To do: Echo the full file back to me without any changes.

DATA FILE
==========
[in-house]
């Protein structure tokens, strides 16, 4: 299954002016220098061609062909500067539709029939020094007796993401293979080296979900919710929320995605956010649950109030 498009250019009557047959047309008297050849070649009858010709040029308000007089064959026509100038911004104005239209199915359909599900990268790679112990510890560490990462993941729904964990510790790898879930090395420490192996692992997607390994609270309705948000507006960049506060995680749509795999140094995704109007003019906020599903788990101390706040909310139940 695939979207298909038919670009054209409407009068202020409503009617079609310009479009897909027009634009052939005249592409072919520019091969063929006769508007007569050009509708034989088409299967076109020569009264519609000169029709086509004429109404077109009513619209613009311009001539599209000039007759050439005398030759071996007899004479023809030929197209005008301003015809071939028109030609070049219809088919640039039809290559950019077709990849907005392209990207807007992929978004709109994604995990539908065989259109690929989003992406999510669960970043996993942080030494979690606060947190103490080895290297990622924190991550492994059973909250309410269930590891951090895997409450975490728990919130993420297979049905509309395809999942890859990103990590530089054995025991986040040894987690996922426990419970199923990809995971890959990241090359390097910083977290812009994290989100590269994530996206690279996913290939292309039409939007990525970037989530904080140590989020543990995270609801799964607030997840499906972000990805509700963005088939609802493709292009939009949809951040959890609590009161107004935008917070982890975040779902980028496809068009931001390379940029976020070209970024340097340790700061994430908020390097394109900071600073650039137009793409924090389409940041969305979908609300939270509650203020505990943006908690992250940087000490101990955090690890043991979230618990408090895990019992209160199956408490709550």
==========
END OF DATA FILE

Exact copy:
[in-house]
């Protein structure tokens, strides 16, 4: 299954002016220098061609062909500067539709029939020094007796993401293979080296979900919710929320995605956010649950109030 498009250019009557047959047309008297050849070649009858010709040029308000007089064959026509100038911004104005239209199915359909599900990268790679112990510890560490990462993941729904964990510790790898879930090395420490192996692992997607390994609270309705948000507006960049506060995680749509795999140094995704109007003019906020599903788990101390706040909310139940 695939979207298909038919670009054209409407009068202020409503009617079609310009479009897909027009634009052939005249592409072919520019091969063929006769508007007569050009509708034989088409299967076109020569009264519609000169029709086509004429109404077109009513619209613009311009001539599209000039007759050439005398030759071996007899004479023809030929197209005008301003015809071939028109030609070049219809088919640039039809290559950019077709990849907005392209990207807007992929978004709109994604995990539908065989259109690929989003992406999510669960970043996993942080030494979690606060947190103490080895290297990622924190991550492994059973909250309410269930590891951090895997409450975490728990919130993420297979049905509309395809999942890859990103990590530089054995025991986040040894987690996922426990419970199923990809995971890959990241090359390097910083977290812009994290989100590269994530996206690279996913290939292309039409939007990525970037989530904080140590989020543990995270609801799964607030997840499906972000990805509700963005088939609802493709292009939009949809951040959890609590009161107004935008917070982890975040779902980028496809068009931001390379940029976020070209970024340097340790700061994430908020390097394109900071600073650039137009793409924090389409940041969305979908609300939270509650203020505990943006908690992250940087000490101990955090690890043991979230618990408090895990019992209160199956408490709550």